Trump announced in March that the United States would slap a 25 per cent tariff on imported steel and a 10 per cent tariff on imported aluminum, citing national security interests.
Washington exempted Canada and Mexico from the tariffs while negotiations continue to revamp the North American Free Trade Agreement, and South Korea agreed to quotas instead of tariffs. In terms of the NAFTA talks, the tariffs could hinder the negotiations among the North American neighbors. They are expected to lead to retaliation from European nations.
The decision sparks new concerns of a trade war with three of the United States' most important trading partners.
Foreign Affairs Minister Chrystia Freeland, who pushed the steel and NAFTA issues during her meeting on Tuesday in Washington with USA trade czar Robert Lighthizer, has also made it clear that Canada would retaliate if the duties are imposed.
The White House delayed implementation of the tariffs for some countries, giving those trading partners a chance to offer concessions to avoid the tariffs.
The Trump administration wants the European Union to cut back on its metals exports to the U.S.
Trump still sees Jun 12 Singapore summit with Kim
The meeting is only the second between South Korea's Moon Jae-in and the North's Kim Jong-un. Abe also said it is necessary to make a US -N. "That hasn't changed ", the USA leader said.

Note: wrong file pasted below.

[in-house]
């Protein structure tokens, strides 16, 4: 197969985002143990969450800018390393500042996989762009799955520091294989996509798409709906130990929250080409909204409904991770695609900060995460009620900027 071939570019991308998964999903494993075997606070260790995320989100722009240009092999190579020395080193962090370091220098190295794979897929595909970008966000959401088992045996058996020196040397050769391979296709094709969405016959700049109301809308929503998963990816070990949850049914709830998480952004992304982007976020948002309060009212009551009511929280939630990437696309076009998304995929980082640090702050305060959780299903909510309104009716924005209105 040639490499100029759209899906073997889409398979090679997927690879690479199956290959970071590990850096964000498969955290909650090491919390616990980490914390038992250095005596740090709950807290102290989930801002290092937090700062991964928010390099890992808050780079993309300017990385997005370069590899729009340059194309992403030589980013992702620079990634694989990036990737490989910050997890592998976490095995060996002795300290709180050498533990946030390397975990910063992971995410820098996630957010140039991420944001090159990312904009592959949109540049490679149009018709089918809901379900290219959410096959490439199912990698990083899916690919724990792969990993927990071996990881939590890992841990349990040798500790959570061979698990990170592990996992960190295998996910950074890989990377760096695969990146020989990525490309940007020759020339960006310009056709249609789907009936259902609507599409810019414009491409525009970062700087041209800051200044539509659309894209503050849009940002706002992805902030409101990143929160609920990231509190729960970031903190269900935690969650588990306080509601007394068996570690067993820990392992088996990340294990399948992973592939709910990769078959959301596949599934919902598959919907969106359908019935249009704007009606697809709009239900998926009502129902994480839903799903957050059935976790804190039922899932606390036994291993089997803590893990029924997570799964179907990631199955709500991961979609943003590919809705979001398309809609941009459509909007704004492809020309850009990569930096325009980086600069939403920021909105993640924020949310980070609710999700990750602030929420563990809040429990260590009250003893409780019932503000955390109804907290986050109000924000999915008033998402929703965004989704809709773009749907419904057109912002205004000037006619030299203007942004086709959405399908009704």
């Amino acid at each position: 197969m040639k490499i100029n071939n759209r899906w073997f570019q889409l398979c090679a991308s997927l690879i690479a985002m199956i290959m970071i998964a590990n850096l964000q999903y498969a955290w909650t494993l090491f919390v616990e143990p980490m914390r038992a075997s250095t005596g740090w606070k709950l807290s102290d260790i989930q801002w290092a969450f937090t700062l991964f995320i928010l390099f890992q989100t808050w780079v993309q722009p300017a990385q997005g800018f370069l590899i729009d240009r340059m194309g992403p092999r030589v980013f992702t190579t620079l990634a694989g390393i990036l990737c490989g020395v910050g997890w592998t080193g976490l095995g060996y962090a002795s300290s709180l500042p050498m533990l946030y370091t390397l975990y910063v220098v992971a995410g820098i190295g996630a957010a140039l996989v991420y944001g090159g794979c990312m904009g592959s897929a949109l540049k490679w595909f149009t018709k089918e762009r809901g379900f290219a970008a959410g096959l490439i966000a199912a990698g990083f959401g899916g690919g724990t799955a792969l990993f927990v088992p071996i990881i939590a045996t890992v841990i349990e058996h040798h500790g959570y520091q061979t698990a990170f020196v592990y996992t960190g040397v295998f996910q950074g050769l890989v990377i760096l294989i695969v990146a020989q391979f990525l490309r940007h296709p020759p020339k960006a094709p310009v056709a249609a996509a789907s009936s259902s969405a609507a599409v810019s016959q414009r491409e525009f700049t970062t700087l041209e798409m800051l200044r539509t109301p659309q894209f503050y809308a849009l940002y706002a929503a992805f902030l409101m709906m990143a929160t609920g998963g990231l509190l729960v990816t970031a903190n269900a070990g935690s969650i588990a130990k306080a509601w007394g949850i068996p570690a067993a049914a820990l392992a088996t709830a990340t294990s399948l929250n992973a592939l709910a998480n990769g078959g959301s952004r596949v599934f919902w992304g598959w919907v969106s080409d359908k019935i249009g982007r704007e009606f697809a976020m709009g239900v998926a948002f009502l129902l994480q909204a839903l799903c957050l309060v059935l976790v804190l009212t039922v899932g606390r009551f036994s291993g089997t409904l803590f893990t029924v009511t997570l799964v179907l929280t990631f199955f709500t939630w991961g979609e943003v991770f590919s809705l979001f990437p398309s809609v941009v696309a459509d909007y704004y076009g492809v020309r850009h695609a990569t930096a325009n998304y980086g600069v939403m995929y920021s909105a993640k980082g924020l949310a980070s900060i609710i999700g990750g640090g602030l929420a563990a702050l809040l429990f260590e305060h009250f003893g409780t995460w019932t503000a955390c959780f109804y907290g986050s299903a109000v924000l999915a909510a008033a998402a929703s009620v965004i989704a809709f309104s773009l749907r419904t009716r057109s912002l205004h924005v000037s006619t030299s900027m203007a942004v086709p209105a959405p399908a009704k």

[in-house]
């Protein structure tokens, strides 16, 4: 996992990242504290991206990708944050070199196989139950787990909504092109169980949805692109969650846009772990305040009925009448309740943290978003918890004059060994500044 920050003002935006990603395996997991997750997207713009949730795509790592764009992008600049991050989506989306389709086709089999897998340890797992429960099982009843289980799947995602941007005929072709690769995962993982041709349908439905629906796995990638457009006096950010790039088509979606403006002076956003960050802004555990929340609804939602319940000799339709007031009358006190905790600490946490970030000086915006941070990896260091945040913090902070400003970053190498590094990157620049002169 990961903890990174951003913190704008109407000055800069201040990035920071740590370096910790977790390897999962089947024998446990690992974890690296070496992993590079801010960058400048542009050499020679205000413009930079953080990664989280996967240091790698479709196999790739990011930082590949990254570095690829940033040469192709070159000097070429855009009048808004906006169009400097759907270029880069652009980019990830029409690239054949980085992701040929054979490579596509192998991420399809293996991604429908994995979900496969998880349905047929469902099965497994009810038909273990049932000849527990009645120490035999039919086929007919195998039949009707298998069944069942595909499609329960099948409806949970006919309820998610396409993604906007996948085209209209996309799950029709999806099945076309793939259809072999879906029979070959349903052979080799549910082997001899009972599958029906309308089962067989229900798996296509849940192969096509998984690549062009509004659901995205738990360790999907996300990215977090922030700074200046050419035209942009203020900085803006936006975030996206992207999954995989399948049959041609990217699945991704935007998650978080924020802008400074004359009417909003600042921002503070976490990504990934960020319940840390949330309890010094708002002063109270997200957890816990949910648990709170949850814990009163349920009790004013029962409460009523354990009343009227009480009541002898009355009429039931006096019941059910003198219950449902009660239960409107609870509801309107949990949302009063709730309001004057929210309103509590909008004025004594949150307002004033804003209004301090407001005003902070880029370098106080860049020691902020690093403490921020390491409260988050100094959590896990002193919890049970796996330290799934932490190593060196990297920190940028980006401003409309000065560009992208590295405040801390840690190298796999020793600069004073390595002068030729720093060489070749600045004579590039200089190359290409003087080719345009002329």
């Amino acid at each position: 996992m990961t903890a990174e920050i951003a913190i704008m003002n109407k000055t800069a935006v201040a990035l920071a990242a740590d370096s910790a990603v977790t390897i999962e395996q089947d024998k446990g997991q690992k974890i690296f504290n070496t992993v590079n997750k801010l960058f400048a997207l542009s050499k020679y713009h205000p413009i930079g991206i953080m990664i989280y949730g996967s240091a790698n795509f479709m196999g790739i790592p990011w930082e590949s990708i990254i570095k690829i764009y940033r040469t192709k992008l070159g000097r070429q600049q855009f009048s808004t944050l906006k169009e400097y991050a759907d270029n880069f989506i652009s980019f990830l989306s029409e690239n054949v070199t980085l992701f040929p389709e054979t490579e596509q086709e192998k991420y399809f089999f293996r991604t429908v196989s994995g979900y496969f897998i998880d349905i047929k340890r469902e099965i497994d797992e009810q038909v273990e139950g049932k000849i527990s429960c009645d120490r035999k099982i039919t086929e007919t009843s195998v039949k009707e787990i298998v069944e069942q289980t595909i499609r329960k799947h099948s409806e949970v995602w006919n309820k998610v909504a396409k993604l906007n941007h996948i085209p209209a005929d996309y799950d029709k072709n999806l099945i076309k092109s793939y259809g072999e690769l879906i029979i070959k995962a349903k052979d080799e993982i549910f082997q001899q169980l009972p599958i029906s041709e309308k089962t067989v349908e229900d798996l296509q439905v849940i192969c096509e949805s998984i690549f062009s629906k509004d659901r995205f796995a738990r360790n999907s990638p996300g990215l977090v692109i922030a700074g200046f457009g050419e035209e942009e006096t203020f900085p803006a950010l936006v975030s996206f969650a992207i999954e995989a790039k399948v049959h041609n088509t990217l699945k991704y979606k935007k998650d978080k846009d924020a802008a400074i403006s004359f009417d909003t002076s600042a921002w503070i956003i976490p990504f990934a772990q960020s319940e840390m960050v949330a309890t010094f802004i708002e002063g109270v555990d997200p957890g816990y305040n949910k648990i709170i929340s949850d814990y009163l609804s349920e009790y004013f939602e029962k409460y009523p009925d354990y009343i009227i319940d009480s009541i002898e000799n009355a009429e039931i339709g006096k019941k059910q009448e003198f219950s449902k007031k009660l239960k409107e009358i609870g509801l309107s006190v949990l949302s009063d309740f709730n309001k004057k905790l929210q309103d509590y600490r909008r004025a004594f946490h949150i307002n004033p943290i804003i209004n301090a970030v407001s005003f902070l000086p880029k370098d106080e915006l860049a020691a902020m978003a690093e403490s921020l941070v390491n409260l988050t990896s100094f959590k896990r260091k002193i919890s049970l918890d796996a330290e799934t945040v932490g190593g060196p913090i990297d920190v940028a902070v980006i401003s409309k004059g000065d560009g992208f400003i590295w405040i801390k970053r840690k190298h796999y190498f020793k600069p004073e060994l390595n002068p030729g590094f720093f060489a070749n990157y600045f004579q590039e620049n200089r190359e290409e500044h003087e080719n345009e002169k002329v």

"I would like to absolutely assure Canadians, particularly those who work in the steel and aluminium industries, that the government is absolutely prepared to and will defend Canadian industries and Canadian jobs", Foreign Minister Chrystia Freeland said earlier on Wednesday. "There is no longer a very precise date when they may be concluded and therefore they were added into the list of those who will bear tariffs", explained Ross on a background call with reporters Thursday morning.
The tariff exemptions for Canada, Mexico and the European Union expire on Friday. "Both Canada and Mexico will be put off by these tariffs, and may be less likely to agree to anything, for fear of looking like they are caving in to Trump's bullying".
EU Trade Commissioner Cecilia Malmstrom and Japanese Economy Minister Hiroshige Seko on Thursday warned against such a measure, saying it would cause "serious turmoil in the global markets".
Trump's tariffs come amid a global glut in steel and aluminum which experts blame on over-production in China. She spoke with him again later by telephone, but left the US capital on Wednesday morning empty-handed.
"We are prepared to react in a united and clear way whatever the decision of the (U.S.) president", he said.
Flavio Volpe, president of the Automotive Parts Manufacturers' Association of Canada, echoed Ms. Freeland. "How do you sit at the centre of the global economy and behave this way?"